Police said Bondi Beach and the suburb of Brighton-le-Sands near Sydney airport had been sealed off after people were arrested carrying petrol bombs.
About 2,000 police patrolled Sydney's beachside suburbs on Sunday, screening cars at dozens of roadblocks, seizing knives, clubs spiked with nails, steel pikes, knuckle-dusters and bottles of petrol.
Police said they had found five people north of Cronulla on Sunday with a 25-litre drum of petrol in their car. They also found two men with bottles of petrol on a Bondi bus.
Ken Moroney, the police commissioner for New South Wales, said that 60 arrests had been made since Friday. "We will continue this operation for as long as it takes," he said.
The southern beach of Cronulla, a mainly white beachside community, burst into rioting on 11 December when a large crowd stirred on by white supremacists, and fuelled with alcohol, turned on anyone of Middle East appearance.
"Bondi [beach] has never been this quiet. It's sad to see such an icon of Australia not being used because it's here for everyone"
Dave Byron, local resident
The crowd said they were defending their beach from ethnic Lebanese youths whom they blamed for a recent attack on beach life guards.
Lebanese youths retaliated over two nights, attacking people and vandalising cars in several suburbs.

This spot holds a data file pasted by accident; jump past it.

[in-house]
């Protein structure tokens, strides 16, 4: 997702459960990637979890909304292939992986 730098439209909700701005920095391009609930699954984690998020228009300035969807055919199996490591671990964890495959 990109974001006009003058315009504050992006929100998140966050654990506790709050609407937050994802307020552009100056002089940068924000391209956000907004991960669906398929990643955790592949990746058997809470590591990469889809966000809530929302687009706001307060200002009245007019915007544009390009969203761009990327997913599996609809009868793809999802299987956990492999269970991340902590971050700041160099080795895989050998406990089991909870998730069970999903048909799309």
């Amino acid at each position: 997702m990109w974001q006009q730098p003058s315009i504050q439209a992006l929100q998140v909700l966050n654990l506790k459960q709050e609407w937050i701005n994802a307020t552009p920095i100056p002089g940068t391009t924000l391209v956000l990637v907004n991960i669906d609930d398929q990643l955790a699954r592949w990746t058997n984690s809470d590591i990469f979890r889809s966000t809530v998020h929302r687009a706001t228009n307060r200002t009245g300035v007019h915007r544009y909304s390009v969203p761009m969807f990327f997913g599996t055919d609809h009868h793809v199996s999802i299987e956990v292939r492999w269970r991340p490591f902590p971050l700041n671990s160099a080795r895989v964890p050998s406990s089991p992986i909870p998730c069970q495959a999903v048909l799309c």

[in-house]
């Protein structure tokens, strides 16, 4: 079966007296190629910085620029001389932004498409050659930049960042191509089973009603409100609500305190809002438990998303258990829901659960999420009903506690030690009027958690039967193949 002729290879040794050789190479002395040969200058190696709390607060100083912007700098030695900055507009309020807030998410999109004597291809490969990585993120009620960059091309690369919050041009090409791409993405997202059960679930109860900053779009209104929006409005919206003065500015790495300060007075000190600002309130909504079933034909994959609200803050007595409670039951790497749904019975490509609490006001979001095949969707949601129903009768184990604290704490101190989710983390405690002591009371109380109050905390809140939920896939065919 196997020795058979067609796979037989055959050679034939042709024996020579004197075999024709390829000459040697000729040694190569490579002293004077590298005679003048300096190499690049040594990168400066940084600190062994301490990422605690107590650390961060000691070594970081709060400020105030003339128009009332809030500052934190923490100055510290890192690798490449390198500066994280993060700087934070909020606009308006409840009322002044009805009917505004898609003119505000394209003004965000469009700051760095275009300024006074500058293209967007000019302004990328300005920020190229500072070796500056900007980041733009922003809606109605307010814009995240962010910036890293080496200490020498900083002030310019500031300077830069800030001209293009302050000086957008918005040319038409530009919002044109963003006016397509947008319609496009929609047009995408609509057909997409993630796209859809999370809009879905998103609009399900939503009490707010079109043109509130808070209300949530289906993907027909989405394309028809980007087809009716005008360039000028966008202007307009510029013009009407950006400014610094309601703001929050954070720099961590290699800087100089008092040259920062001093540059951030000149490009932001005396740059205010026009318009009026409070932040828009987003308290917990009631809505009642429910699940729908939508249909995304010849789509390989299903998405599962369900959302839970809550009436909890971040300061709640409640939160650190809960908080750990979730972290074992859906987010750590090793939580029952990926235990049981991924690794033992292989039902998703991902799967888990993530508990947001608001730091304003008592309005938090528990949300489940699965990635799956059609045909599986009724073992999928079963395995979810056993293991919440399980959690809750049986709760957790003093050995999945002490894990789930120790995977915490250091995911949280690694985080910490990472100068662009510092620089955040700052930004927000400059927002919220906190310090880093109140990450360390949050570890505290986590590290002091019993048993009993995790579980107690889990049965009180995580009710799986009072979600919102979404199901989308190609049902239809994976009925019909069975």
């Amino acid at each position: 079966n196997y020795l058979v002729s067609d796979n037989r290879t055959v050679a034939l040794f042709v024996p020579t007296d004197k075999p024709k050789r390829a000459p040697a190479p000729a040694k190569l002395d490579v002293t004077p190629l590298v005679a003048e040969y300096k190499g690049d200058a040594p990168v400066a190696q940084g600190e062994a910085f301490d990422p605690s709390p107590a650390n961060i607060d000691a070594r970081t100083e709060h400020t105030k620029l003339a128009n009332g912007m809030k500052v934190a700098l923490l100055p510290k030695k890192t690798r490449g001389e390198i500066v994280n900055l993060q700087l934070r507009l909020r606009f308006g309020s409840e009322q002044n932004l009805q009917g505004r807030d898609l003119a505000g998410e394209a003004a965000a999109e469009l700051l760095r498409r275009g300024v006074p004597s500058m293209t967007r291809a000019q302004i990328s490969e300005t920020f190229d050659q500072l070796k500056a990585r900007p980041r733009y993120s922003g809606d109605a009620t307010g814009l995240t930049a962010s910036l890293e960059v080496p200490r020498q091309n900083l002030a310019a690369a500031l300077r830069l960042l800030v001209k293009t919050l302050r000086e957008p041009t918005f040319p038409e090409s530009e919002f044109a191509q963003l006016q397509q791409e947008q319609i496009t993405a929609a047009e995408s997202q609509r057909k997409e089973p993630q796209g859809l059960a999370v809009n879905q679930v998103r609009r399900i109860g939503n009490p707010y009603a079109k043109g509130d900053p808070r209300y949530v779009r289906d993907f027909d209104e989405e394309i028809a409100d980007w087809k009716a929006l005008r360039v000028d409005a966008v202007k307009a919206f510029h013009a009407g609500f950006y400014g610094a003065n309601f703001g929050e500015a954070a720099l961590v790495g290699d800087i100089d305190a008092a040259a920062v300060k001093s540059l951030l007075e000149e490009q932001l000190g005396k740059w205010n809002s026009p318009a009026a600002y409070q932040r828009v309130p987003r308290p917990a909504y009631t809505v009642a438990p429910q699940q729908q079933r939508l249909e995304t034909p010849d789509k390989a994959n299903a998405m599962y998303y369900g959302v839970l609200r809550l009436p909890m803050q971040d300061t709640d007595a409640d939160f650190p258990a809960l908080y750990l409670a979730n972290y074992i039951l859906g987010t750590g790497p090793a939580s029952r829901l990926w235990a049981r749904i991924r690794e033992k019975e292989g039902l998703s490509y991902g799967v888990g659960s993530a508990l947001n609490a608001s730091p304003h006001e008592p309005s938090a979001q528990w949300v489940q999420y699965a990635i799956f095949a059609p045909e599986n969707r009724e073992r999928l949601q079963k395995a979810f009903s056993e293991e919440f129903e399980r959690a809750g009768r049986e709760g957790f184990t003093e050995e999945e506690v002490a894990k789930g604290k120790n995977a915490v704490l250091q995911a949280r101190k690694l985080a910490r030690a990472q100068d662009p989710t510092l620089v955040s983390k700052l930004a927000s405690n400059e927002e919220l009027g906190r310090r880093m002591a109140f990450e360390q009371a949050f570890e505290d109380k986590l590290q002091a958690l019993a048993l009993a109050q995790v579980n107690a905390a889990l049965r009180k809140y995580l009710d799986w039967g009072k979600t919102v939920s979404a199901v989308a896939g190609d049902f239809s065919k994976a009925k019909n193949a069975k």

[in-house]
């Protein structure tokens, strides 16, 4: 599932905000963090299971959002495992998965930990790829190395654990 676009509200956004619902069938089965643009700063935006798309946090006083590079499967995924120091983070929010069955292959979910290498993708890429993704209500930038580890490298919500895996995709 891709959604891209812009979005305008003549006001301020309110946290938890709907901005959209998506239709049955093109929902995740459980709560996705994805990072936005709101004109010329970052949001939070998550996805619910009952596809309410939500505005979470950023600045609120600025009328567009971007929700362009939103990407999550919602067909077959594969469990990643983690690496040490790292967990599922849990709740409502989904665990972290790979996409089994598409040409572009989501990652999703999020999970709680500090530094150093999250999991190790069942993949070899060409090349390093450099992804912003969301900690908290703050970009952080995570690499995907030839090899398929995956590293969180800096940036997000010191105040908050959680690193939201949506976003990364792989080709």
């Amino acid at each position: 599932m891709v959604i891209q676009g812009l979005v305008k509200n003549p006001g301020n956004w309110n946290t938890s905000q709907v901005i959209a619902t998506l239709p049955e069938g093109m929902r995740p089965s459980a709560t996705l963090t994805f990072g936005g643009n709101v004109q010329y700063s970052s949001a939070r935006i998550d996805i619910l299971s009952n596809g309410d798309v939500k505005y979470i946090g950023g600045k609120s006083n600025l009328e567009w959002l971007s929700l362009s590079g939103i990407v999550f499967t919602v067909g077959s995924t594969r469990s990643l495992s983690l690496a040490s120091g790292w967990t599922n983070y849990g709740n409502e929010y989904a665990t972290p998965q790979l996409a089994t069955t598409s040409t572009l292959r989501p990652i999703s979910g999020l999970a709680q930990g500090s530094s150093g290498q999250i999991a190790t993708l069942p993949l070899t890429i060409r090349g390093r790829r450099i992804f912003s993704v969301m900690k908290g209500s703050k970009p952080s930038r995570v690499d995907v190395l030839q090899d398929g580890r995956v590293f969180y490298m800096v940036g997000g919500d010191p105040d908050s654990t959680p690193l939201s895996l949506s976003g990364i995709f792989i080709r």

Police issued an unprecedented warning on Friday for people to stay away from beaches in three cities - Sydney, Newcastle and Wollongong - saying they had received information that people were planning racial violence this weekend.
Police patrolled beaches on horseback all day on Sunday and set up checkpoints.
Dave Byron, a local who was taking part in i a surfing contest, said: "Bondi has never been this quiet. It's sad to see such an icon of Australia not being used because it's here for everyone."
White supremacists have added to the tension, though no one has been killed or reported seriously injured in clashes so far.
Race riots broke out between
caucasian and arab Australians
In central Sydney, almost 2,000 people held a "United Against Racism" rally. Some blamed Australian involvement in the US-led invasion of Iraq for a growing divide between whites and Muslims.
Sahar Dib, 44, said: "I have lived here for a long time but now I feel very terrified and scared to walk down the street."
She and thousands of other Lebanese fled to Australia in the 1970s when civil war broke out in Lebanon.